Chicago's effort had been the businessman's, Cleveland's an expression of radical democracy. In the following year, 1904, Denver showed that equal results could be obtained from a political boss. Mayor Robert Walter Speer, calculating politico, practical real-estate man and earnest tree-hugger, began what might be the most satisfactory of all the civic centers, framed around the golden-domed state capitol. With the aid of Charles Mulford Robinson, the leading publicist of the City Beautiful movement, Speer also fostered an admirable system of parks and parkways; Denver is justifiably proud of them today. Not all such efforts succeeded. On the west coast, a grand but poorly-conceived civic center effort in Seattle failed completely. San Francisco, with much of its center in ruins after the 1906 earthquake, and with an exciting comprehensive plan by Daniel Burnham ready to go, chose instead to rebuild itself on the old lines, just as London did after the Great Fire of 1666. Eventually, the city did build itself a handsome civic center, but the biggest opportunity in its history had been lost.

benjamin franklin parkway

In Philadelphia, the showcase improvement was not a civic center, but the Fairmount Parkway (1903-14; now Benjamin Franklin Parkway), a majestic diagonal boulevard slashed through Penn's grid with the City Hall tower at one end, and the new Philadelphia Museum of Art sited to close the view on the other. One of the most creative of all City Beautiful plans, the Parkway remains a model for finding an beautiful solution to a practical traffic problem. This happened to be the work of a Frenchman, Jacques Gréber, but elsewhere, the City Beautiful aesthetic put American architects and planners in demand overseas for the first time. After Chicago's, the biggest and most striking of all City Beautiful designs was Walter Burley Griffin's plan for Canberra, the new capital of Australia (1913).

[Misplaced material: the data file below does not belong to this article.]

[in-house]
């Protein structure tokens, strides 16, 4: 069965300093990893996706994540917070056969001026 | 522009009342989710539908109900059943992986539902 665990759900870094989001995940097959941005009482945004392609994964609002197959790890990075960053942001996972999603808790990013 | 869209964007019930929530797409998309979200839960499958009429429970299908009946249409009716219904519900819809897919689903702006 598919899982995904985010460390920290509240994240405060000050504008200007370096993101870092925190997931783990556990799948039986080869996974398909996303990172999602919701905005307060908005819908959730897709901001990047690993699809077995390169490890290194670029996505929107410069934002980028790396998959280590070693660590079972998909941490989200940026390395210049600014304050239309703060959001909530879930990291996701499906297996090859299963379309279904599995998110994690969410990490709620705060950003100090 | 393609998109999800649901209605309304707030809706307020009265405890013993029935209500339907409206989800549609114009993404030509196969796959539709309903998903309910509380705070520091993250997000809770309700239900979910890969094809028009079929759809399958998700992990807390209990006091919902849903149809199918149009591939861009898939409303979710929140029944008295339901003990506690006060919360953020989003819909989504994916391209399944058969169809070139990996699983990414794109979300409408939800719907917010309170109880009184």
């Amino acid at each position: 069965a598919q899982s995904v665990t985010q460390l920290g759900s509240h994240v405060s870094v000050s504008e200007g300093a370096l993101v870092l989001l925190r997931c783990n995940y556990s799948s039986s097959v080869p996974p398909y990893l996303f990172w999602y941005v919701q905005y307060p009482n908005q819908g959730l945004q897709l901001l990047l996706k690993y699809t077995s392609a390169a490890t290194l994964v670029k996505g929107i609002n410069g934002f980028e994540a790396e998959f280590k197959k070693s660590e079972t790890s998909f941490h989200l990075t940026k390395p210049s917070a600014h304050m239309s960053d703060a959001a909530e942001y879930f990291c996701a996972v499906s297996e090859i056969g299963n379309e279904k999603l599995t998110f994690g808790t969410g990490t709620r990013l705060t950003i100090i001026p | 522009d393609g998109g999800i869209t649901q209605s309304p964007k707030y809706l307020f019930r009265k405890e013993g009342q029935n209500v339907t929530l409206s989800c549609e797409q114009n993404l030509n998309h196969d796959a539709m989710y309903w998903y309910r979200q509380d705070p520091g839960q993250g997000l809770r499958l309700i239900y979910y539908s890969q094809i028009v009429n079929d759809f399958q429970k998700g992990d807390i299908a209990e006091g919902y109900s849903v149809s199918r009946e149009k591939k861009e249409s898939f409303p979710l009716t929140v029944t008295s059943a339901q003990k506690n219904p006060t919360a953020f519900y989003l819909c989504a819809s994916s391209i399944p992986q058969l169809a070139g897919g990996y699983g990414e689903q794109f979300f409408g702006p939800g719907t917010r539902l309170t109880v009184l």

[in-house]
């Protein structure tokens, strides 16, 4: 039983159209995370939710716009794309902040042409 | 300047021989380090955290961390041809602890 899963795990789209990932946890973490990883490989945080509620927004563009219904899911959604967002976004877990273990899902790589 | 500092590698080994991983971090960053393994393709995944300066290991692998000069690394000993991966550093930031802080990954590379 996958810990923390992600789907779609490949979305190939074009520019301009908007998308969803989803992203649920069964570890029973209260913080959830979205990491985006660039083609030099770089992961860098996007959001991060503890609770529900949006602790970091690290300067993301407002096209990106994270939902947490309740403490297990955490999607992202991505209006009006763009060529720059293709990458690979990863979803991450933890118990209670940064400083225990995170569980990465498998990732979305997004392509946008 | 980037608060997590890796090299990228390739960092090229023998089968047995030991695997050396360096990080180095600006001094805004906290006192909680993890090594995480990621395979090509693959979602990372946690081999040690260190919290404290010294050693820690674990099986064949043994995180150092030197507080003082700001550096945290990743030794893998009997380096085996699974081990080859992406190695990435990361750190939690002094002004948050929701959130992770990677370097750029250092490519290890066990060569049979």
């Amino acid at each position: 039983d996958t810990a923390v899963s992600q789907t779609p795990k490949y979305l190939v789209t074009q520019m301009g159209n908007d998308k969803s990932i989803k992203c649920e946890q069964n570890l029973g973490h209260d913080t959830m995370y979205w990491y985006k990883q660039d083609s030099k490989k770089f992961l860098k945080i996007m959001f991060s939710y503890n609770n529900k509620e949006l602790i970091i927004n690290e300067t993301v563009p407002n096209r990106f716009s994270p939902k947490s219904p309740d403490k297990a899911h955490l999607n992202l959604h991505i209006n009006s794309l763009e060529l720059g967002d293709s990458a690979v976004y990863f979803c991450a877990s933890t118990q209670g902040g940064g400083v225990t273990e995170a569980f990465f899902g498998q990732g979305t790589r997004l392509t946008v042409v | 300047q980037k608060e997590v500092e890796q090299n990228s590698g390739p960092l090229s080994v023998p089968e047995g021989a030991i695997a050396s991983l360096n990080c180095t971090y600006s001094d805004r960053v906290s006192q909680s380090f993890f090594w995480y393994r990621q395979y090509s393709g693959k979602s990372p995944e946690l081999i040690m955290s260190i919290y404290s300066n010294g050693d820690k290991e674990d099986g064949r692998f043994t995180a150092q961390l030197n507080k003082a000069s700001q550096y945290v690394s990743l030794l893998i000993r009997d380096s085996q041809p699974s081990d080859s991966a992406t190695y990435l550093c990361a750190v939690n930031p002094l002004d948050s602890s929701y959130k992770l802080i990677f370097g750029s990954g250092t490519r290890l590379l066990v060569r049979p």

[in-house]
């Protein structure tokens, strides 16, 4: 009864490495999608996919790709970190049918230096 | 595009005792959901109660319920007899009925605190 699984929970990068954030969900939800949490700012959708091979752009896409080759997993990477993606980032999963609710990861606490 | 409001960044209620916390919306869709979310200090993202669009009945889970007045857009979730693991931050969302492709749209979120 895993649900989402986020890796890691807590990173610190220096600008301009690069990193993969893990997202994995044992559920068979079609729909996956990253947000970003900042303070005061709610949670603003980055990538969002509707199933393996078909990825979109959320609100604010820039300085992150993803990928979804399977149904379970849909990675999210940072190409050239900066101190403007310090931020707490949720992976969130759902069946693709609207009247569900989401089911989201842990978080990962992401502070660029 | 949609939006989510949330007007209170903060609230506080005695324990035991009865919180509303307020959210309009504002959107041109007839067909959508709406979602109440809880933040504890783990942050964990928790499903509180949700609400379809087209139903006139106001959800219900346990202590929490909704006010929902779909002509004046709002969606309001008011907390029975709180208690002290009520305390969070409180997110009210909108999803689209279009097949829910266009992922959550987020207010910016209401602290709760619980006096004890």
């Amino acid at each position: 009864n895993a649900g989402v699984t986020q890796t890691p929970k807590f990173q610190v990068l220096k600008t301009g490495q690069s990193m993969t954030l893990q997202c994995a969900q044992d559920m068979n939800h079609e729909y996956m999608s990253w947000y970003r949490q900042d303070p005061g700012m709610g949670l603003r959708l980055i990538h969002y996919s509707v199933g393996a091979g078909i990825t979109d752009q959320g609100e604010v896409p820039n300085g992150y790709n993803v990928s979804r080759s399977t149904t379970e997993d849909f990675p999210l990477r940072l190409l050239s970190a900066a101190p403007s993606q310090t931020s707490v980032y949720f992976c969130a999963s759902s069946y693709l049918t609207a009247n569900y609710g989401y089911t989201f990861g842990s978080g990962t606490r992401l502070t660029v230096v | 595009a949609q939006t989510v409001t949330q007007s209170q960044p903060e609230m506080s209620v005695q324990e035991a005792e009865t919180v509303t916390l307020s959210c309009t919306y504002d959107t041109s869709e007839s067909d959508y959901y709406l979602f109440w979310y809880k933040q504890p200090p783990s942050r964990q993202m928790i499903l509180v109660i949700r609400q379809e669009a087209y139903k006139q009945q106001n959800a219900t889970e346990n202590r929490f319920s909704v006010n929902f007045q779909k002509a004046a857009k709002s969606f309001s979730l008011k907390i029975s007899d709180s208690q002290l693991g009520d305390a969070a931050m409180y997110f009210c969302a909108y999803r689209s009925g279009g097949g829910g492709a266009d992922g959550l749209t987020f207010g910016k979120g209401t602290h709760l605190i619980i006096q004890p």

City Beautiful was fortunate to have an extremely talented generation of architects in its employ. Men like Burnham were instrumental in guiding and promoting the effort—retaking some of the authority in city-building they had lost to landscape architects. They were in control of the movement, and their influence had never been greater. Under the influence of the Beaux-Arts, classicism had already taken root; Chicago only confirmed it (the Ecole des Beaux-Arts in Paris, a relic from Napoleon's time, was the national academy and school that all French architects had to attend; its classicizing manner was brought to America by such students as Charles Follen McKim). The men of the time saw its advance as a sign that America had reached a sort of cultural parity with Europe, and in truth the Americans were handling their borrowed fashions with a grace and authority old world architects seldom reached. They raised a crop of some of the finest public buildings in our history: Cass Gilbert's Detroit Public Library, and his state capitols in St. Paul, Minnesota and Charleston, West Virginia, George B. Post's in Madison, Wisconsin, Carrère and Hastings' New York Public Library, Burnham's Union Station in Washington, John Bakewell Jr. and Arthur Brown Jr.'s San Francisco City Hall. Altogether, it was enough for a classicist like Henry Hope Reed to refer to the period as the 'American Renaissance'.